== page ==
4.3. Survival Probability and Hurdle Rates

The previous sub-sections have discussed two popular implementations of the DCF approach for startup companies. The conceptual difference between the two approaches is the following:

• When working with hurdle rates, we implicitly assume a specific probability of default for each individual period. Consequently, the resulting present values of the annual cash flows are "expected values," in the sense that they already reflect the firm's failure probability.
• The alternative method with the survival probability applies a probability of default to the whole business plan. Consequently, the initial valuation (FCF @ "normal" WACC) reflects a potential valuation, which is then multiplied with the failure probability.

When consistently implemented, both methods should technically lead to the same result. We can show this using the previous example. Remember from before:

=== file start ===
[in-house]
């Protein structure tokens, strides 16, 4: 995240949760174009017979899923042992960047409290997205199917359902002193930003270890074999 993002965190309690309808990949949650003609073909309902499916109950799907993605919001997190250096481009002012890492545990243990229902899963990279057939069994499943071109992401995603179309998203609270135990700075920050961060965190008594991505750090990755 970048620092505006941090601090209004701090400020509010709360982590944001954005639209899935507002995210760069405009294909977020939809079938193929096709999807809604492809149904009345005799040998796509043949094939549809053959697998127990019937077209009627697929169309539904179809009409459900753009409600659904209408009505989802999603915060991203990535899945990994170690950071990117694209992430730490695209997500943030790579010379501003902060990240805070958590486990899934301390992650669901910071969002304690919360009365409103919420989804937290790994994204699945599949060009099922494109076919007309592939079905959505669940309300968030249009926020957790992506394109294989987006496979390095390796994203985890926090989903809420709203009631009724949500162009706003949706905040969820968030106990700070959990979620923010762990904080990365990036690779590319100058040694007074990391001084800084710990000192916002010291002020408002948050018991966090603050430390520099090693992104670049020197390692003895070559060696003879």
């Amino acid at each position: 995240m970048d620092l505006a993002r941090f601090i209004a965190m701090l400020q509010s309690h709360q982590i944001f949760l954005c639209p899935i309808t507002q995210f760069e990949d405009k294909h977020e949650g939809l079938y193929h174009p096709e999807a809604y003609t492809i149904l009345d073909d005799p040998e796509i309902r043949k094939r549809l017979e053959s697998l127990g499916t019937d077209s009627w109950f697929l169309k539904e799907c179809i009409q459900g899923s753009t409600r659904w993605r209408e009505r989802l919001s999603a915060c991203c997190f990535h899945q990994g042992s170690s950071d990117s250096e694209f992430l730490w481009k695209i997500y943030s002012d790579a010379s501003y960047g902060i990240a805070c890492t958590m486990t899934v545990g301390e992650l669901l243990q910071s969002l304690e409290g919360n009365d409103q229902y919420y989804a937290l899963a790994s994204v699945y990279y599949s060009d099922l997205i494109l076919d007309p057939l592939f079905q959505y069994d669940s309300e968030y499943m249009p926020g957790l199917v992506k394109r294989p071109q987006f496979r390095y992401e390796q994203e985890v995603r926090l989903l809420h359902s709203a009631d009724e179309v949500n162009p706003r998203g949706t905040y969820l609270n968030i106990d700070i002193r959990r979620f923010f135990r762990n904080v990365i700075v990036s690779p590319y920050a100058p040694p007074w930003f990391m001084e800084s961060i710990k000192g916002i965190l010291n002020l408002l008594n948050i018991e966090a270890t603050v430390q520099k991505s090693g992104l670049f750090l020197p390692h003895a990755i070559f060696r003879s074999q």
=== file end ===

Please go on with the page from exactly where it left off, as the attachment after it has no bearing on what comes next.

• Using the hurdle rates, we have estimated a firm value of 1.87 million.
• We also know from before that the valuation that ignores the specific risks of the startup was 4.82 million (going concern valuation).
• Finally, we have assumed that the firm will pay a liquidation dividend of 0.5 million in the case of failure.

With this information, we can now compute the implied survival probability. From the previous subsection we know:

Firm value = Going concern value × survival probability + Liquidation value × (1 - survival probability).

Solving this expression for survival probability yields:

Survival probability = $$\frac{\text{Firm value}-\text{Liquidation value}}{\text{Going concern value}-\text{Liquidation value}}$$

When we plug the previous valuations in this expression, we find a survival probability of roughly 32%:

Survival probability = $$\frac{1.87 - 0.5}{4.82 - 0.5}$$ = 31.7%.

Put differently, based on our assumptions, our analysis using hurdle rates is consistent with a valuation framework that assigns a success probability of 31.7% to the whole business plan.

As we have seen in the previous section, this overall success probability can be decomposed into 8 sources of success. If we assume that the firm does equally well on all 8 dimensions, a joint success probability of 31.7% implies that each individual dimension has an expected success probability of more than 86%!

This also helps us to put the hurdle rates we used into perspective. While an initial hurdle rate of 30% might seem large, we now see that the implied probability of default is still fairly small.